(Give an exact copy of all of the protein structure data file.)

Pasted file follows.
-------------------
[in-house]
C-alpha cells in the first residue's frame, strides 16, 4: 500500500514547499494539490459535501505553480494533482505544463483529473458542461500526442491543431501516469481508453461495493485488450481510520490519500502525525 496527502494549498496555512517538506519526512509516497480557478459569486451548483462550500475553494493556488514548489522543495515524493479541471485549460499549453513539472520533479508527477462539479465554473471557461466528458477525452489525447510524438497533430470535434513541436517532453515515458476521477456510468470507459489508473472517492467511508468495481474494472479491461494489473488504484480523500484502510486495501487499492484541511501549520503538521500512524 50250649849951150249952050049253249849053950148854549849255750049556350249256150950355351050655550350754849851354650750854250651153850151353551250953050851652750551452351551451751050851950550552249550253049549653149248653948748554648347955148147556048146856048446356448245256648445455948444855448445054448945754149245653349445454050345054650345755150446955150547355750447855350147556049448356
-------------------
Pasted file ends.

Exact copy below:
[in-house]
C-alpha cells in the first residue's frame, strides 16, 4: 500500500514547499494539490459535501505553480494533482505544463483529473458542461500526442491543431501516469481508453461495493485488450481510520490519500502525525 496527502494549498496555512517538506519526512509516497480557478459569486451548483462550500475553494493556488514548489522543495515524493479541471485549460499549453513539472520533479508527477462539479465554473471557461466528458477525452489525447510524438497533430470535434513541436517532453515515458476521477456510468470507459489508473472517492467511508468495481474494472479491461494489473488504484480523500484502510486495501487499492484541511501549520503538521500512524 50250649849951150249952050049253249849053950148854549849255750049556350249256150950355351050655550350754849851354650750854250651153850151353551250953050851652750551452351551451751050851950550552249550253049549653149248653948748554648347955148147556048146856048446356448245256648445455948444855448445054448945754149245653349445454050345054650345755150446955150547355750447855350147556049448356